What to Consider When Planning an EV Road Trip
The all-electric road trip is no longer a wholly novel adventure. For years now, countless Americans have made long-distance trips in battery electric vehicles without issue. But planning an all-electric expedition can’t be done with the same approach you’d use driving a gas car. You need to weigh some additional variables.
Forgive the obviousness, but this is the big one. Everyone knows you must plan around charging, but there’s nuance to what has to be considered. That starts with the charging network.
Your Tesla may be able to plug into other brands’ fast chargers, but you may need an adapter. With an Audi, you know you can’t use Tesla Superchargers, but have you installed the apps and secured accounts with charging services to be used along the way? An Electrify America account doesn’t cover every other brand’s chargers.
Speed and cost are also considerations. Stations that bill based on time incentivize finding the fastest charger a vehicle can use, while ones that bill per kWh will mean balancing cost with charging time. Make sure to read reviews and user comments on charging station finding apps, as some may be in private-access areas or paid parking garages. On one trip in New York City, a staffer discovered that—when factoring in the cost of entering the garage that housed the paid fast charger—charging a Chevy Bolt was more expensive than fueling up a gasoline-powered vehicle.
Develop some contingency plans too. An EV road trip plan should not assume that every charger will be unoccupied, working, and delivering its rated output. Especially outside of the Tesla network, the public chargers in the US have a well-earned reputation for spottiness. Don’t plan a route that has no alternative charging options if the fastest, most convenient charger is offline.
Weather and Elevation
Let’s say your EV can go 200 miles on the EPA test cycle. That’s a good guiding principle, but it’s a gamble — a big gamble — to plan 195 miles between charging stops. If you’re hauling hundreds of pounds of furniture or gear, if you’re gaining thousands of feet of elevation, or if you’re driving in freezing weather, you’re going to see seriously diminishing charge range. Below freezing, assume a 30 percent range penalty.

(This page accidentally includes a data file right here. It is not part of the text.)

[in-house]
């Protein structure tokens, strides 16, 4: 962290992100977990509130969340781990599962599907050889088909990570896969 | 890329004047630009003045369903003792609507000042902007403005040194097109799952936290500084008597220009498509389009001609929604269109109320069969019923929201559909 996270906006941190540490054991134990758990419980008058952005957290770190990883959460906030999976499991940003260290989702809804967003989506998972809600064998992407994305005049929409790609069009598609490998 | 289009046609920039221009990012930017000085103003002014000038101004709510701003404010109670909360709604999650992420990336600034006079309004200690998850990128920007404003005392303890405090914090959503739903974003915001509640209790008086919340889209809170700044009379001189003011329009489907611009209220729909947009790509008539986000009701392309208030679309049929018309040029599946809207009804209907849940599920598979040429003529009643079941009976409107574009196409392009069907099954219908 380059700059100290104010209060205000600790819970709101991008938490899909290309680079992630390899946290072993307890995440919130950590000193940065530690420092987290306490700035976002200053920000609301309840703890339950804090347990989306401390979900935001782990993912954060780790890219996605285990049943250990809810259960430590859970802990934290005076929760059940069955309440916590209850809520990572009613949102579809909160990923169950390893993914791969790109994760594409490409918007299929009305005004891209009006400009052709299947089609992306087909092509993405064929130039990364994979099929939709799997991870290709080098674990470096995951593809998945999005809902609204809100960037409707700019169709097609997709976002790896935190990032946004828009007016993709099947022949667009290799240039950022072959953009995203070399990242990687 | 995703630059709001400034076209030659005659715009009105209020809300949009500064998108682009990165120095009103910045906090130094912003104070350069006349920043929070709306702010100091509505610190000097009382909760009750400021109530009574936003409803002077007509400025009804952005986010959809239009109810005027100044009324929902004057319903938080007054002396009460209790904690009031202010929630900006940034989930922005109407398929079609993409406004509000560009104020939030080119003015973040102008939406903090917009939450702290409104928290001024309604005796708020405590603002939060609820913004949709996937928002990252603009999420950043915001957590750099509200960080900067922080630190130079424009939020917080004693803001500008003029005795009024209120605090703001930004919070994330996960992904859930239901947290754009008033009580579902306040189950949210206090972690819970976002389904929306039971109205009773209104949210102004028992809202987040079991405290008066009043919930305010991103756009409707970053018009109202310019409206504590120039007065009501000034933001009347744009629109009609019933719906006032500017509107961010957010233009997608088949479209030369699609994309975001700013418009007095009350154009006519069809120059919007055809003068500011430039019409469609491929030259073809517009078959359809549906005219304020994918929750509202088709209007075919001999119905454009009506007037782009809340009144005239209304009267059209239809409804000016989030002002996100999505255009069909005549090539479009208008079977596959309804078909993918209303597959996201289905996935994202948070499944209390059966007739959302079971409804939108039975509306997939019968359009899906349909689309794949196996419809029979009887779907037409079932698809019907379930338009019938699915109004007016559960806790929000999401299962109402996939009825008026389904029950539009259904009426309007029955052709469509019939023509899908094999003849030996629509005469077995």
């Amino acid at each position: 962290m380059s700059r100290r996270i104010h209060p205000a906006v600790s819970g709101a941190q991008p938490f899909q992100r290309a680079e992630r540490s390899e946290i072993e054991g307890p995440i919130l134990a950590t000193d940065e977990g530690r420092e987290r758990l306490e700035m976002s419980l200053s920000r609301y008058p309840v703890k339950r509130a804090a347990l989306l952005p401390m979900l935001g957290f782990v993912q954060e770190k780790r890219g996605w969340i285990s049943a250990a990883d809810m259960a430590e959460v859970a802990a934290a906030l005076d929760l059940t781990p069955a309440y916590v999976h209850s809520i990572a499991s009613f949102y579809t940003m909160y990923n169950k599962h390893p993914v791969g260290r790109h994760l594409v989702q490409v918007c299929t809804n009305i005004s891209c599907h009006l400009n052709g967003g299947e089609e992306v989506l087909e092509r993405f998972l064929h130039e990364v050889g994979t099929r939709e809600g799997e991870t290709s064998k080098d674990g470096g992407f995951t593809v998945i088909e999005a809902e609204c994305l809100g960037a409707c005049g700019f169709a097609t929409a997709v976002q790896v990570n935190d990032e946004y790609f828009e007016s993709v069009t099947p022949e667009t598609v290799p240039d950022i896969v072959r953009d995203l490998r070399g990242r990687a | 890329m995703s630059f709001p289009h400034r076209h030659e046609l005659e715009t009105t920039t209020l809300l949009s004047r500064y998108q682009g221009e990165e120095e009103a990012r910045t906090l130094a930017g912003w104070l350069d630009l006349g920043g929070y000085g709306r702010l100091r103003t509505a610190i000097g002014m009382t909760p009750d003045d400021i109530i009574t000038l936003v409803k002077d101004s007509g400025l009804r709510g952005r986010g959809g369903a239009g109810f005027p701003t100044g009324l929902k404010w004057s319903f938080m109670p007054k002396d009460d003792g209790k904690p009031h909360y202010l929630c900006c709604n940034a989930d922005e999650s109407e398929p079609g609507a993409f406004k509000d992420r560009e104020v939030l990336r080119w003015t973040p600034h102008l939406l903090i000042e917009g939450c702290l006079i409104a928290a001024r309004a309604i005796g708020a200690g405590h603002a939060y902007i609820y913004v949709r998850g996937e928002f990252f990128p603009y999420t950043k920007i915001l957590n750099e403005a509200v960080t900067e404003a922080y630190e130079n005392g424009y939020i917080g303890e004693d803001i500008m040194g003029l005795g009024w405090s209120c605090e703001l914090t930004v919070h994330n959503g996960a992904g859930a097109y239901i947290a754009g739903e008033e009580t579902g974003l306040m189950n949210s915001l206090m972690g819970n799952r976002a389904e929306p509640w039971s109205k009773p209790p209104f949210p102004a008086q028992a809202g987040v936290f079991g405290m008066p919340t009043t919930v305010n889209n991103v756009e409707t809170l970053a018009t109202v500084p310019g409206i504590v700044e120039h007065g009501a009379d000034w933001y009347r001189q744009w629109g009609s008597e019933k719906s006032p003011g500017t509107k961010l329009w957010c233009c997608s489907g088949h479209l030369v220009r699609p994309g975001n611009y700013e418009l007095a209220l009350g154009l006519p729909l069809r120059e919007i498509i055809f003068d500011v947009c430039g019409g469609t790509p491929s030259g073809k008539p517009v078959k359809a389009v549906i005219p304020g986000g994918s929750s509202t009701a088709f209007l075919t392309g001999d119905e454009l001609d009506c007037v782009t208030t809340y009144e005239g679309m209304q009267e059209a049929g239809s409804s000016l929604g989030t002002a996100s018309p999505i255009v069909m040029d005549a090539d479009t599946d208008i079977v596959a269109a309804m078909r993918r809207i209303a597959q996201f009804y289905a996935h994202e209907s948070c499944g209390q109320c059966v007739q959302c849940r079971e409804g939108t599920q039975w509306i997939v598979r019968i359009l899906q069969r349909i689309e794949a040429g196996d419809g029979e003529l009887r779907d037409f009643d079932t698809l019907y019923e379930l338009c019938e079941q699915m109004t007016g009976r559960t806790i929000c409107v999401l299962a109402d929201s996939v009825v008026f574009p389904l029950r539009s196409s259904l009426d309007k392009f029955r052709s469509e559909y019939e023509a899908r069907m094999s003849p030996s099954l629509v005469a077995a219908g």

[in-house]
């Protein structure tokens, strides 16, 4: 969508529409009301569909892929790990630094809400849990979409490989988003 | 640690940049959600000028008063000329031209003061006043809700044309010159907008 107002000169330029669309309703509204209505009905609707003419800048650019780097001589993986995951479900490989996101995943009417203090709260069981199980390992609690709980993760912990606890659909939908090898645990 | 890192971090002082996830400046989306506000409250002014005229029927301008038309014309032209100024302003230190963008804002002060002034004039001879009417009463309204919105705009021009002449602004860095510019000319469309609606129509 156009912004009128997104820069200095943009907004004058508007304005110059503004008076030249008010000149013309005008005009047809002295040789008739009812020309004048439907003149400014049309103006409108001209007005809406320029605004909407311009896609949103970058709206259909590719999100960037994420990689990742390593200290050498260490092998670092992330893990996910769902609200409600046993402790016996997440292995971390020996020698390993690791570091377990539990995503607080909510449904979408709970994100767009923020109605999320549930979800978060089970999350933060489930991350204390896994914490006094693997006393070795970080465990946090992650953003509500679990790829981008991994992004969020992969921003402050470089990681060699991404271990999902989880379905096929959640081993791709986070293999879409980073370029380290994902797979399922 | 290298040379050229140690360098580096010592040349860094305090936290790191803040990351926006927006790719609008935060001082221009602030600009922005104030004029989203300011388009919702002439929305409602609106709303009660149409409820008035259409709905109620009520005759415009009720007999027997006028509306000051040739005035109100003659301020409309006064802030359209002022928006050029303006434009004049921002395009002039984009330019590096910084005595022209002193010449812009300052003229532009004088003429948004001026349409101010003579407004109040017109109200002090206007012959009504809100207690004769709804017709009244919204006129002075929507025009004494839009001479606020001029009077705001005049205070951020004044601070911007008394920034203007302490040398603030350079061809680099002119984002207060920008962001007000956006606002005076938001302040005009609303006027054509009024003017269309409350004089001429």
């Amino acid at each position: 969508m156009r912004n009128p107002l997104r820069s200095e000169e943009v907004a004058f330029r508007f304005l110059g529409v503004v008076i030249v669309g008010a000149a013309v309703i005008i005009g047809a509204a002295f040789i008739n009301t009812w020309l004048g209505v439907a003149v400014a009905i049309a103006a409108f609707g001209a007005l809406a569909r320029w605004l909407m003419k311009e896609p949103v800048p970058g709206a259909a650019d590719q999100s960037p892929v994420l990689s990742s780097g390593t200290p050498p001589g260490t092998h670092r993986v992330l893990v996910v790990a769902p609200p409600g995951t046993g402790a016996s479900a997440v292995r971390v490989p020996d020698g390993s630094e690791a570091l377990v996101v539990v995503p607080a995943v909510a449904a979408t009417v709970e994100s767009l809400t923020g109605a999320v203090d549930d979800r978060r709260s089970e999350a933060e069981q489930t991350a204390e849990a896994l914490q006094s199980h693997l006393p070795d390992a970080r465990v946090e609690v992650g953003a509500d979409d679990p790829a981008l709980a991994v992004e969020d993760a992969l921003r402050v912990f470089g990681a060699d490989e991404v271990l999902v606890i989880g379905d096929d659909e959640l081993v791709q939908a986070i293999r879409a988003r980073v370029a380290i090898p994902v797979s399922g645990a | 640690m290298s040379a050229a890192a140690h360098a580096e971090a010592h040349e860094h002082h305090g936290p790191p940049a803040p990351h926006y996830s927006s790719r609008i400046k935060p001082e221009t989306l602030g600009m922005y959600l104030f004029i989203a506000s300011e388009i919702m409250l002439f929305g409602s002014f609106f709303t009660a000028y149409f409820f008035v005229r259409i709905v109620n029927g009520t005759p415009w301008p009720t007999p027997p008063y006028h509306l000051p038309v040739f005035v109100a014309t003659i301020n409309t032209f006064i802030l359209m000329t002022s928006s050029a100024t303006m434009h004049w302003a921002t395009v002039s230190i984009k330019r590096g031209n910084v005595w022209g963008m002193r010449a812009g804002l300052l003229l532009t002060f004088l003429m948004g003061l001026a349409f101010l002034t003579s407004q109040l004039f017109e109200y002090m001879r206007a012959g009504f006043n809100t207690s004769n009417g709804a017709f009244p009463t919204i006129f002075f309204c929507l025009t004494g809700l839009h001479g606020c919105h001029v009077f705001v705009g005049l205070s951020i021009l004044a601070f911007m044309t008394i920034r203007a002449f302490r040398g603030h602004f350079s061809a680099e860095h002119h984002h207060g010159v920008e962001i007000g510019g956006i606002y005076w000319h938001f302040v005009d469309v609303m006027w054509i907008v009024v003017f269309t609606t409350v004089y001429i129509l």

Driving Style and Climate Control
Using the air conditioning or heat in an EV will dramatically affect range. So minimizing the strain of both systems impose is vital. In cold weather, heated seats will help the driver and passengers put up with a lower temperature in the cabin instead of blowing heated air. When it’s hot, close the sun shades to reduce the solar load and give your A/C system some relief. Either way, know going in where you’re likely to encounter extreme hot or cold, and account for the range that come with both. Many EVs will pre-condition their interiors (heated or cooled) before being taken off the home charger too. It takes less energy to sustain an established temperature than to achieve that temperature from an extreme.
The road trip starts with an advantage if the vehicle is readied for comfort before it moves.
As you approach your charging stop, some EVs allow you to pre-condition the battery for shorter charge time. This will consume energy in the short term, but increase the rate at which you can replenish it, so it’s usually worth it. It’s especially worth while if the weather is cold, as batteries don’t like charging in the cold.
How to Spend Charging Time
If a vehicle is slow to charge or if your trip requires level 2 charging instead of speedy fast zapping, spend that time wisely. Road trips are tiring and inconvenient. Replenishing yourself during charging stops is key.
This isn’t wasted time. You can do anything during your charge time, so long as it doesn’t require your car to move. Even if a charger is further from your route, it may be worth the detour if it has high-quality food options nearby, good entertainment options, or places to shop and run errands. A one-hour charging block is a good excuse to do things that you’ve been putting off, like swinging through the post office or renewing your license. Many of these things don’t have to happen close to home.
It also gives you a chance to eat a real meal, rather than just stuffing yourself with beef jerky while cruising at 80. Plan stops near good restaurants, pack a picnic basket with high-quality food from home, or stock up on fresh food at a grocery store.
If you need to kill a ton of time while you charge, find a hotel or AirBnb with a charger. Any Level 2 charger should top off even a large battery overnight.
Get the Apps
There are many apps for charging and route planning. All the major charging networks have their own, and knowing how to use them before you get to the charger is important. Know the app before relying upon it.
There are also brand-agnostic planning apps. A Better Route Planner is one the R&T staff has used for our more ambitious EV road trips, but a search for the best EV route planning apps will yield hundreds of results. Spend some time seeing which one works for you, which one has the best reputation, and which one provides all of the information you need. Some apps may be better for specific regions than others. Do some research.
Your best choice may ultimately be the route planner built into the navigation of many EVs. Look to model-specific online forums to find out what the limits of your vehicle’s brains are. Many are useful tools, but few offer the flexibility and information of a dedicated route planner. It’s best to use both to inform and confirm each other.
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